Posts Tagged ‘taping knife’

Smoothing Suburban Heavily Textured Walls

November 1, 2020


In the tract homes in new subdivision developments all around Houston, it’s very common that the builder will use a heavy wall texture like this. You can’t hang wallpaper on this, because the bumps and dips will look horrible under the paper, and also they will impede good adhesion.

So the walls will need to be smoothed. This is accomplished by “skim-floating” or “skim-coating” the walls with joint compound. I do my own prep. And, as I like to say, I’m better at it than any “guy” you can hire. 🙂

The third photo shows the wall with half in original condition, and half with the smoothing compound applied over it.

Some people use a wide taping knife to spread the “mud,” as we call it. But I prefer the trowel shown in the fourth photo, because I am closer to it and can see everything that I am doing, and also I feel the position of the handle gives me better manual control.

Sometimes, using fans and playing with the A/C or heat systems, the compound will dry in a couple of hours. But with texture this heavy, the material must be left to dry overnight.

Tomorrow morning, I will sand the walls smooth, vacuum up the dust, wipe residual dust off the wall with a damp sponge, and then roll on a primer. Once that dries (again, call in the fans!), the wallpaper can go up. The second-to-last photo shows it finished and ready for wallpaper.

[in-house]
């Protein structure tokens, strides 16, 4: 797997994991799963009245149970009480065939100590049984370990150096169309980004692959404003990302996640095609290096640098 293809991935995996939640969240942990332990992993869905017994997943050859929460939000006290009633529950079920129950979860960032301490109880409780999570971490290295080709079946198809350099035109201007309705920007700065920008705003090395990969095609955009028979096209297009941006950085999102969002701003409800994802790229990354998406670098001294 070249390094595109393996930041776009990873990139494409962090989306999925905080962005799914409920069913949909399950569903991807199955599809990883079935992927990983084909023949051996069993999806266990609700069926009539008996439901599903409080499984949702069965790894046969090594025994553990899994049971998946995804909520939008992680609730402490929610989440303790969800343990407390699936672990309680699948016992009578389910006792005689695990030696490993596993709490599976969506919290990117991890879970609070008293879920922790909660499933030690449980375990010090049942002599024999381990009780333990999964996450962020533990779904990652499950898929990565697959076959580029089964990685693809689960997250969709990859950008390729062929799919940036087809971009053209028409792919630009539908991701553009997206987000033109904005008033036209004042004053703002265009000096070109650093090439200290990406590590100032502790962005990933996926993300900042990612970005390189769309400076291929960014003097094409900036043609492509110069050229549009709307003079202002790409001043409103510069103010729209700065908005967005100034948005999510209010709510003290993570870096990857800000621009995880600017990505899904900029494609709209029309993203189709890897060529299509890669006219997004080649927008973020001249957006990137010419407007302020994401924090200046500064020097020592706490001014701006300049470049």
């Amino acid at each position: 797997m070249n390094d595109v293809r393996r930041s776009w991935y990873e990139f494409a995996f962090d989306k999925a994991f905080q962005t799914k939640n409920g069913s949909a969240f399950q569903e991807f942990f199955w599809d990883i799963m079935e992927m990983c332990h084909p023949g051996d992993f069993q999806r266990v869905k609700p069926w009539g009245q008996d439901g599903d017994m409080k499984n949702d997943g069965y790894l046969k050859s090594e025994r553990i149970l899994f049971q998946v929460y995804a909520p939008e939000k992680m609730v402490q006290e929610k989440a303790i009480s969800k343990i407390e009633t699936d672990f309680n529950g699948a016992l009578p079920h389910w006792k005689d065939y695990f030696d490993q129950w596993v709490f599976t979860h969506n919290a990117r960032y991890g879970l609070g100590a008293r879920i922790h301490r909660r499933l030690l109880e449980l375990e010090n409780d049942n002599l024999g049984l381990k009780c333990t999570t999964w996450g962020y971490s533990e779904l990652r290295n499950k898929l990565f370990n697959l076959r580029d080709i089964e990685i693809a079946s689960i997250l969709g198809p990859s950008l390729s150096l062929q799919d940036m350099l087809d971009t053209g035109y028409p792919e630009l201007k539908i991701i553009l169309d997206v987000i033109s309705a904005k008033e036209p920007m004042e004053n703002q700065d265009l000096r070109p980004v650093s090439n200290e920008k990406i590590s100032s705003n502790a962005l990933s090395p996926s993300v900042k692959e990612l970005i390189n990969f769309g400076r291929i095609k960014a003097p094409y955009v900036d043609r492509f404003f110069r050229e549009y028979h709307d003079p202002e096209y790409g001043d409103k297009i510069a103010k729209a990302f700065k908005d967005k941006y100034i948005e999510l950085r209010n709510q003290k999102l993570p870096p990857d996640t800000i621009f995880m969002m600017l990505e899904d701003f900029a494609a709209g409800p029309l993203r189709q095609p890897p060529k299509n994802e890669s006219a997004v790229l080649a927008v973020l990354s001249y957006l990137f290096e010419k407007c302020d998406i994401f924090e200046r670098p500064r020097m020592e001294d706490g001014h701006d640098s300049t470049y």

The last photo shows the brand I prefer, USG’s Sheetrock brand “Plus 3,” which you can find at most big box stores and most paint stores. It sands a lot more easily than the standard joint compound in the red, white, and green box.

Knock-Down Texture on a Wall

October 3, 2019


Here is a new sheet of drywall, installed to repair damage from flooding during Hurricane Harvey. The drywall is grey.

The splats of white stuff you see on top is joint compound that has been sprayed on, and then “knocked down” to about a 1/8″ height by a worker with a wide taping knife.

This creates a texture on the wall that is pretty common in newer suburban homes.

The surface should be primed, and then a coat of paint can be applied.

In the case of wallpaper, the wall would have to be “skim floated” and sanded smooth, to get rid of the texture.